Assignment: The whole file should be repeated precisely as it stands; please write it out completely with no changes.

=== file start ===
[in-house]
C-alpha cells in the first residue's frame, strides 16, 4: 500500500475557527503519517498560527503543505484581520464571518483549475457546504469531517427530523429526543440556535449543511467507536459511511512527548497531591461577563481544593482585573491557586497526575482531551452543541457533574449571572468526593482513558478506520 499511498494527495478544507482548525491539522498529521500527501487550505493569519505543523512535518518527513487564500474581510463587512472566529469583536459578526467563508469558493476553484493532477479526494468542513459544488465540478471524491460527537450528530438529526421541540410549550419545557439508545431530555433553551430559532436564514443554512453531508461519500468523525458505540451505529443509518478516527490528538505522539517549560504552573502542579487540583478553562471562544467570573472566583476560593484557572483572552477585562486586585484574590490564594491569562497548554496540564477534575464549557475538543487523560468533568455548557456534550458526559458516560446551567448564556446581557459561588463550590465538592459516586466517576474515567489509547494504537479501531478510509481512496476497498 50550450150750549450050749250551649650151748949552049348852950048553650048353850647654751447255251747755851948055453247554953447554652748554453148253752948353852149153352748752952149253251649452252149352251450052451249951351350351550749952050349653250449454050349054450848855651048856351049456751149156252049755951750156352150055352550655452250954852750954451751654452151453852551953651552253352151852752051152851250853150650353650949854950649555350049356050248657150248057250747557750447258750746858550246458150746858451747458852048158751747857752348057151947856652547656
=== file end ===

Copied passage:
[in-house]
C-alpha cells in the first residue's frame, strides 16, 4: 500500500475557527503519517498560527503543505484581520464571518483549475457546504469531517427530523429526543440556535449543511467507536459511511512527548497531591461577563481544593482585573491557586497526575482531551452543541457533574449571572468526593482513558478506520 499511498494527495478544507482548525491539522498529521500527501487550505493569519505543523512535518518527513487564500474581510463587512472566529469583536459578526467563508469558493476553484493532477479526494468542513459544488465540478471524491460527537450528530438529526421541540410549550419545557439508545431530555433553551430559532436564514443554512453531508461519500468523525458505540451505529443509518478516527490528538505522539517549560504552573502542579487540583478553562471562544467570573472566583476560593484557572483572552477585562486586585484574590490564594491569562497548554496540564477534575464549557475538543487523560468533568455548557456534550458526559458516560446551567448564556446581557459561588463550590465538592459516586466517576474515567489509547494504537479501531478510509481512496476497498 50550450150750549450050749250551649650151748949552049348852950048553650048353850647654751447255251747755851948055453247554953447554652748554453148253752948353852149153352748752952149253251649452252149352251450052451249951351350351550749952050349653250449454050349054450848855651048856351049456751149156252049755951750156352150055352550655452250954852750954451751654452151453852551953651552253352151852752051152851250853150650353650949854950649555350049356050248657150248057250747557750447258750746858550246458150746858451747458852048158751747857752348057151947856652547656